Campaign Civility

Ranked Choice Voting and Civil Campaigning

Voters in RCV elections may rank candidates beyond just selecting their first choice. If a voter's higher-ranked candidates loses, the voter's vote will count for their second-, third-, or later-ranked candidate. The contest for each voter's vote is not a zero-sum game, unlike in plurality elections. Candidates do best in RCV elections when they attract a strong core of first-choice support while also reaching out for second and even third choices.

These characteristics of RCV encourage more civil discourse between candidates since a candidate needs to appeal to a broader range of voters – including their own core supporters and supporters of other candidates – in order to win. Candidates have less incentive to make negative statements about their opponents because they risk alienating that opponent's supporters. Former Minneapolis Mayor Betsy Hodges describes this phenomenon in the video below: 


Voter Perceptions of the Tone of Candidates and Their Campaigns 

In 2013-2014, FairVote conducted a comprehensive two-year study of the impact of RCV on campaign cooperation and civility, thanks to a generous grant from the Democracy Fund. As part of the project, the Rutgers-Eagleton Institute of Politics, with Professor Caroline J. Tolbert (University of Iowa) and Professor Todd Donovan (Western Washington University), conducted two rigorous independent opinion polls exploring voters' experiences in local campaigns and elections.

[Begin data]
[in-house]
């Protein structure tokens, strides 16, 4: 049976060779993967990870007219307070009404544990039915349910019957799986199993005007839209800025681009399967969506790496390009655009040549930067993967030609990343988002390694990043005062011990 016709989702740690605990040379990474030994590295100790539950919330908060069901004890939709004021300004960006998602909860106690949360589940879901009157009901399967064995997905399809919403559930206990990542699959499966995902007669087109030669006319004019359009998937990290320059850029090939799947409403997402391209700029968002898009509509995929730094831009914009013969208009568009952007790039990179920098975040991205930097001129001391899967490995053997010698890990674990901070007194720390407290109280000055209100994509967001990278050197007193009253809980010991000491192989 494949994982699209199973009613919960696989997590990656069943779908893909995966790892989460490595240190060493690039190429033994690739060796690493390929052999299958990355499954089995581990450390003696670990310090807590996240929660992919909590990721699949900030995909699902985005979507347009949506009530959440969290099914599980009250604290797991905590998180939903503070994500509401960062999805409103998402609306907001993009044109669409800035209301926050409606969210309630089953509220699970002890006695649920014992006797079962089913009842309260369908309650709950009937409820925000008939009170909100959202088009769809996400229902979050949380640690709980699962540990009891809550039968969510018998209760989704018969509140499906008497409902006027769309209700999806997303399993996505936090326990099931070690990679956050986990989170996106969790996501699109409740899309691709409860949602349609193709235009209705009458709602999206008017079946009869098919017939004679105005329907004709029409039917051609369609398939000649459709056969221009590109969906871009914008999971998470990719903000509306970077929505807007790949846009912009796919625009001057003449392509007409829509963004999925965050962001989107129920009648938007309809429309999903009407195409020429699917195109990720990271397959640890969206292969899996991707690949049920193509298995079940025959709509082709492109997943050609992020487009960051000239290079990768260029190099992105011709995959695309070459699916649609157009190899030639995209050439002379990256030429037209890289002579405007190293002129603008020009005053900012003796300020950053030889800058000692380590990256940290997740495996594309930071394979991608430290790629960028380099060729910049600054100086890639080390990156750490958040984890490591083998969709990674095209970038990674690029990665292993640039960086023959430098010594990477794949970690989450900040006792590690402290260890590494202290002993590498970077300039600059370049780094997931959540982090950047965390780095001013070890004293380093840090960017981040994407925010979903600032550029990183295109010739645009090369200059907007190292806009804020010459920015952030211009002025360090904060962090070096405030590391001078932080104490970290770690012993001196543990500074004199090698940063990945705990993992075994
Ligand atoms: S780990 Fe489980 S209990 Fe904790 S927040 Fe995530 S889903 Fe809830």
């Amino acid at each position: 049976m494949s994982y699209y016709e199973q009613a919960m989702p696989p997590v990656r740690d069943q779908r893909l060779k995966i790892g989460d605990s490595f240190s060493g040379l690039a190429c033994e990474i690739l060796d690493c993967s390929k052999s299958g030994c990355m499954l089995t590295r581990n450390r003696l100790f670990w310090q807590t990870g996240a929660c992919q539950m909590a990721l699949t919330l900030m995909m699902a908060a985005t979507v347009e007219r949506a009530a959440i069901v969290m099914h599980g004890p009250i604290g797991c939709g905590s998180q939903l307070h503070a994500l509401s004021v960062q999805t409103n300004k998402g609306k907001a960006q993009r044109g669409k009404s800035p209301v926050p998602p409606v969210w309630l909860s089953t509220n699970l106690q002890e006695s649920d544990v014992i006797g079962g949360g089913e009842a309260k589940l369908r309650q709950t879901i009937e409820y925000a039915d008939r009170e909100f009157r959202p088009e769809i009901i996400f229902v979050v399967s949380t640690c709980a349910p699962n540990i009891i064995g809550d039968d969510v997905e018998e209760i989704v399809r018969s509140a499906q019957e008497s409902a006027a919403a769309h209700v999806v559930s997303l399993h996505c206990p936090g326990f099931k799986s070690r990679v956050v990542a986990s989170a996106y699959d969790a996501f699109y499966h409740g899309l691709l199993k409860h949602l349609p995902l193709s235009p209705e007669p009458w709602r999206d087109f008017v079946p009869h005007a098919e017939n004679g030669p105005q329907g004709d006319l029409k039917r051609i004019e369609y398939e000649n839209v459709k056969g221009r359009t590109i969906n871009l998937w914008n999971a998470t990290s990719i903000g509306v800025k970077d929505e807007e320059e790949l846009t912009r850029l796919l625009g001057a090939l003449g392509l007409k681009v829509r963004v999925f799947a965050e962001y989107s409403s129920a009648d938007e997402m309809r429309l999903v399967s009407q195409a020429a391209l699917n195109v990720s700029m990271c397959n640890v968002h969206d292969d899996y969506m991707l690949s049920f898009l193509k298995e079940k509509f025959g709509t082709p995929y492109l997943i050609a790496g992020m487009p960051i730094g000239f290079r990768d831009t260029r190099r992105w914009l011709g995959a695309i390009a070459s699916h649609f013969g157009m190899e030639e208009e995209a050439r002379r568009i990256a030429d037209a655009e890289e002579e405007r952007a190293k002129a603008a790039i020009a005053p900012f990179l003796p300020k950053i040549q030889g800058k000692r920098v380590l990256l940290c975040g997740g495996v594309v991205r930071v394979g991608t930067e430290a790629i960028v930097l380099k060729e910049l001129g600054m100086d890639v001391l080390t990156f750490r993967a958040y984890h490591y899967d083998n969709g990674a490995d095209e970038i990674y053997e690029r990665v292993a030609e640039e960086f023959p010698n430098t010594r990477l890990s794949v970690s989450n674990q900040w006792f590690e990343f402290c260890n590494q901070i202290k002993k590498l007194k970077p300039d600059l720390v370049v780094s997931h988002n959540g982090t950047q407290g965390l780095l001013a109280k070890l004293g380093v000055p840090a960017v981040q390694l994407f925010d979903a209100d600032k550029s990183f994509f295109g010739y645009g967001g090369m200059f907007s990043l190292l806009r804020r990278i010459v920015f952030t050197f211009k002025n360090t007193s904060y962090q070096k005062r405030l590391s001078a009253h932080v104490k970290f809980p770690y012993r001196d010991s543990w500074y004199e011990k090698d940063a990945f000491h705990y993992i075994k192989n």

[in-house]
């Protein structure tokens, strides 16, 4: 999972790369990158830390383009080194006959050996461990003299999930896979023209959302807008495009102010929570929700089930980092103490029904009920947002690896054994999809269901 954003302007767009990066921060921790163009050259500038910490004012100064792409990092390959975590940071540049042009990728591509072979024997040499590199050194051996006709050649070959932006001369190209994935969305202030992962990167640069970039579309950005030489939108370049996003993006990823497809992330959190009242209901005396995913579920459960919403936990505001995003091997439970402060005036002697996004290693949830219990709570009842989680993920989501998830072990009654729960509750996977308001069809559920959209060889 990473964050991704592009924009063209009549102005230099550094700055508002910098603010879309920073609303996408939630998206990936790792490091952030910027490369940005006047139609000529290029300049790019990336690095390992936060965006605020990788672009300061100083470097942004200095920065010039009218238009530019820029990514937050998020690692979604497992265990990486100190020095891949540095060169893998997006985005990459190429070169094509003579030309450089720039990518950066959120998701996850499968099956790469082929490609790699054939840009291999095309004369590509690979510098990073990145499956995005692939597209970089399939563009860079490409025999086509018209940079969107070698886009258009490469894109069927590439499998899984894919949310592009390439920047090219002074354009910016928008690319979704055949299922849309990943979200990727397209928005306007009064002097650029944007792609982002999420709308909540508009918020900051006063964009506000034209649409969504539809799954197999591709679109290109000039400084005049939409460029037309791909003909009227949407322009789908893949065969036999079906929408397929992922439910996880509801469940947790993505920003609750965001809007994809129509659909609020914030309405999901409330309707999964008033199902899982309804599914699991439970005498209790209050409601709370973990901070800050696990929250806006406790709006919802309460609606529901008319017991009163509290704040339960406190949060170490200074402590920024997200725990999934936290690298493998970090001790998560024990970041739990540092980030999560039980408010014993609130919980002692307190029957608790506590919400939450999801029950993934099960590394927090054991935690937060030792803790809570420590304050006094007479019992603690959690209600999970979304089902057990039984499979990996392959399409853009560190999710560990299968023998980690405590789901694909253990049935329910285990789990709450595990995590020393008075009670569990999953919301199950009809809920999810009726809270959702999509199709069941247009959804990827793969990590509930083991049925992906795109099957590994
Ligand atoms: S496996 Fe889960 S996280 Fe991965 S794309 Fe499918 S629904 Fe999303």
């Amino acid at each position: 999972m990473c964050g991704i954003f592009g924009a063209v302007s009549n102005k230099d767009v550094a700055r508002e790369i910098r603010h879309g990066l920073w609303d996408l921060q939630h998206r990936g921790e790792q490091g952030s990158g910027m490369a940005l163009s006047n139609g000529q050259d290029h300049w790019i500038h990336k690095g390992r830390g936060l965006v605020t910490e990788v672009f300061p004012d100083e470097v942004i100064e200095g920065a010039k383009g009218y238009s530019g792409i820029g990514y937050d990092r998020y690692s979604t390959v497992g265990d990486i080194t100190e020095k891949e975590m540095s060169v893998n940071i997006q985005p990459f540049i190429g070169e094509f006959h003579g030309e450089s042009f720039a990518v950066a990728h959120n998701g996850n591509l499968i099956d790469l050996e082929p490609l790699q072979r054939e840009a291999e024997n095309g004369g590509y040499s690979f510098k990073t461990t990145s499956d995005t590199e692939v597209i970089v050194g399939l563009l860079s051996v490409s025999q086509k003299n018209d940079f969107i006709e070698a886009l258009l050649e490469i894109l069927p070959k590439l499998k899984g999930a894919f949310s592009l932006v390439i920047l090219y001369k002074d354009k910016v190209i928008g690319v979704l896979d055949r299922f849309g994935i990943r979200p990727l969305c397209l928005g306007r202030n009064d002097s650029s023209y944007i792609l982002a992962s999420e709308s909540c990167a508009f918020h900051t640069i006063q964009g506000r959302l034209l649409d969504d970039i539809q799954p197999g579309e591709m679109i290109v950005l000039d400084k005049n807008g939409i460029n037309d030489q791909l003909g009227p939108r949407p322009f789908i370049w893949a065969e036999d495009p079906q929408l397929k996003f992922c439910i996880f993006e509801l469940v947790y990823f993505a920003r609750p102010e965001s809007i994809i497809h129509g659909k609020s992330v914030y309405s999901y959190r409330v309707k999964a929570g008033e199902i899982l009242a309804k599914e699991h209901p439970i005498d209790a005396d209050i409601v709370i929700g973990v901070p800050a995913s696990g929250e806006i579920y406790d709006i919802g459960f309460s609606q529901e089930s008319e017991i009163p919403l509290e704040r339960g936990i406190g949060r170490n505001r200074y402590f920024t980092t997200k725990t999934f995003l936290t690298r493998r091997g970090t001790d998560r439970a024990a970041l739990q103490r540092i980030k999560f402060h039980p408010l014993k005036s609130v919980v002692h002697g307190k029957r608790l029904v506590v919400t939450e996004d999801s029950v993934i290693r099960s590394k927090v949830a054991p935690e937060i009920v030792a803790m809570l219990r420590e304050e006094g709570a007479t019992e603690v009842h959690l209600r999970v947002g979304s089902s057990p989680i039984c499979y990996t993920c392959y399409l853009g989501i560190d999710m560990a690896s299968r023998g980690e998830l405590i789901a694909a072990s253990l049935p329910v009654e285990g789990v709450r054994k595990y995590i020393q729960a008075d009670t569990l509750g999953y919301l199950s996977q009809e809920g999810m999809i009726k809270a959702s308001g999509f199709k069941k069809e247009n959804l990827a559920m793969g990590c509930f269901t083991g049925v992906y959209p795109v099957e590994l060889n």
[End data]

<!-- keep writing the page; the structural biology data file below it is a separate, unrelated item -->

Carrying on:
The Eagleton surveys show: 

For more information on how the surveys were conducted, download our survey methodology document.


In-depth: Socio-economic and Demographic Variations in California

Fine grained analysis by socio-economic and demographic groups is possible for the California 2014 poll. Likely voters in cities that used RCV were more satisfied with the conduct of candidate campaigns, and perceived less candidate criticism and negative campaigning in the lead up to the November 2014 elections.

These tendencies were especially strong with regard to candidate criticism and negative campaigning.


Figure 1: Perceived Negativity, Socioeconomic Groups, RCV cities and Plurality cities



Figure 2:  Perceived Negativity, Select Demographic Groups, RCV cities and Plurality cities




Further reading: 

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